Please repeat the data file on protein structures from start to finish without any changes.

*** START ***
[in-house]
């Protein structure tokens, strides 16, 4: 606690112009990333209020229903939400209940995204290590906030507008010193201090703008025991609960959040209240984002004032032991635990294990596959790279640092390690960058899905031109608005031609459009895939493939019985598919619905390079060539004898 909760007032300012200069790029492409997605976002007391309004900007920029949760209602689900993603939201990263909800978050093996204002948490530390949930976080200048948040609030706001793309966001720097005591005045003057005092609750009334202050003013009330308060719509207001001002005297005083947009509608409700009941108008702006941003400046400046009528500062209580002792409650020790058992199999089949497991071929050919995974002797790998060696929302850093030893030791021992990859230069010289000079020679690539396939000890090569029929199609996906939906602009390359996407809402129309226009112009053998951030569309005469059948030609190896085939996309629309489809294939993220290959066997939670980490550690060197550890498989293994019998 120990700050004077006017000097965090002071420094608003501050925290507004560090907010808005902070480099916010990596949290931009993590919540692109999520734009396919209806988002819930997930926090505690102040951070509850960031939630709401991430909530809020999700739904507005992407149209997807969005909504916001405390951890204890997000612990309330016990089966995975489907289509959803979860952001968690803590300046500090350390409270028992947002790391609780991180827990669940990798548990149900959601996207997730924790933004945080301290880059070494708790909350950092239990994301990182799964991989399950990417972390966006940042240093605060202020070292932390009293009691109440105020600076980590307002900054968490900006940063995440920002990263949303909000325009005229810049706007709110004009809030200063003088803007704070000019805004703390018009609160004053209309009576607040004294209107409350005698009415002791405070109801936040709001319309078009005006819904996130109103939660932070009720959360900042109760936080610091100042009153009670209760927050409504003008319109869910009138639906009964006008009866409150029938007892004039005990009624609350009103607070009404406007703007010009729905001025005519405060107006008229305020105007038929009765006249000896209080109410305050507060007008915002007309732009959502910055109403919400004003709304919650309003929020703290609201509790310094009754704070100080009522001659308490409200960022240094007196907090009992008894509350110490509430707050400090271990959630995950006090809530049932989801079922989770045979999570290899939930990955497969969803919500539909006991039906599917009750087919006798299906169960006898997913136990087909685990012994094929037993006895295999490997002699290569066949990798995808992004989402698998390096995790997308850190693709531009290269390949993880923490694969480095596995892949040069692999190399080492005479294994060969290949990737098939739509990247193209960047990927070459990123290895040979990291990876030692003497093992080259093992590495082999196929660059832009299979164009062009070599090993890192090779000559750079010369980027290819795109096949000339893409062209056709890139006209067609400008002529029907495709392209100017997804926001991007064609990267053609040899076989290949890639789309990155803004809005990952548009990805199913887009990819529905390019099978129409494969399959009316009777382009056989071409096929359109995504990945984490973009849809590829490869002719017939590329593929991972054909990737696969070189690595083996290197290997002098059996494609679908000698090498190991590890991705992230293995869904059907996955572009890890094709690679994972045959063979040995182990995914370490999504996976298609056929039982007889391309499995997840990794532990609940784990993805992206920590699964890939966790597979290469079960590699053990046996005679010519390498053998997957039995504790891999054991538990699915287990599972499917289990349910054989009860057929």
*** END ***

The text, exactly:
[in-house]
């Protein structure tokens, strides 16, 4: 606690112009990333209020229903939400209940995204290590906030507008010193201090703008025991609960959040209240984002004032032991635990294990596959790279640092390690960058899905031109608005031609459009895939493939019985598919619905390079060539004898 909760007032300012200069790029492409997605976002007391309004900007920029949760209602689900993603939201990263909800978050093996204002948490530390949930976080200048948040609030706001793309966001720097005591005045003057005092609750009334202050003013009330308060719509207001001002005297005083947009509608409700009941108008702006941003400046400046009528500062209580002792409650020790058992199999089949497991071929050919995974002797790998060696929302850093030893030791021992990859230069010289000079020679690539396939000890090569029929199609996906939906602009390359996407809402129309226009112009053998951030569309005469059948030609190896085939996309629309489809294939993220290959066997939670980490550690060197550890498989293994019998 120990700050004077006017000097965090002071420094608003501050925290507004560090907010808005902070480099916010990596949290931009993590919540692109999520734009396919209806988002819930997930926090505690102040951070509850960031939630709401991430909530809020999700739904507005992407149209997807969005909504916001405390951890204890997000612990309330016990089966995975489907289509959803979860952001968690803590300046500090350390409270028992947002790391609780991180827990669940990798548990149900959601996207997730924790933004945080301290880059070494708790909350950092239990994301990182799964991989399950990417972390966006940042240093605060202020070292932390009293009691109440105020600076980590307002900054968490900006940063995440920002990263949303909000325009005229810049706007709110004009809030200063003088803007704070000019805004703390018009609160004053209309009576607040004294209107409350005698009415002791405070109801936040709001319309078009005006819904996130109103939660932070009720959360900042109760936080610091100042009153009670209760927050409504003008319109869910009138639906009964006008009866409150029938007892004039005990009624609350009103607070009404406007703007010009729905001025005519405060107006008229305020105007038929009765006249000896209080109410305050507060007008915002007309732009959502910055109403919400004003709304919650309003929020703290609201509790310094009754704070100080009522001659308490409200960022240094007196907090009992008894509350110490509430707050400090271990959630995950006090809530049932989801079922989770045979999570290899939930990955497969969803919500539909006991039906599917009750087919006798299906169960006898997913136990087909685990012994094929037993006895295999490997002699290569066949990798995808992004989402698998390096995790997308850190693709531009290269390949993880923490694969480095596995892949040069692999190399080492005479294994060969290949990737098939739509990247193209960047990927070459990123290895040979990291990876030692003497093992080259093992590495082999196929660059832009299979164009062009070599090993890192090779000559750079010369980027290819795109096949000339893409062209056709890139006209067609400008002529029907495709392209100017997804926001991007064609990267053609040899076989290949890639789309990155803004809005990952548009990805199913887009990819529905390019099978129409494969399959009316009777382009056989071409096929359109995504990945984490973009849809590829490869002719017939590329593929991972054909990737696969070189690595083996290197290997002098059996494609679908000698090498190991590890991705992230293995869904059907996955572009890890094709690679994972045959063979040995182990995914370490999504996976298609056929039982007889391309499995997840990794532990609940784990993805992206920590699964890939966790597979290469079960590699053990046996005679010519390498053998997957039995504790891999054991538990699915287990599972499917289990349910054989009860057929």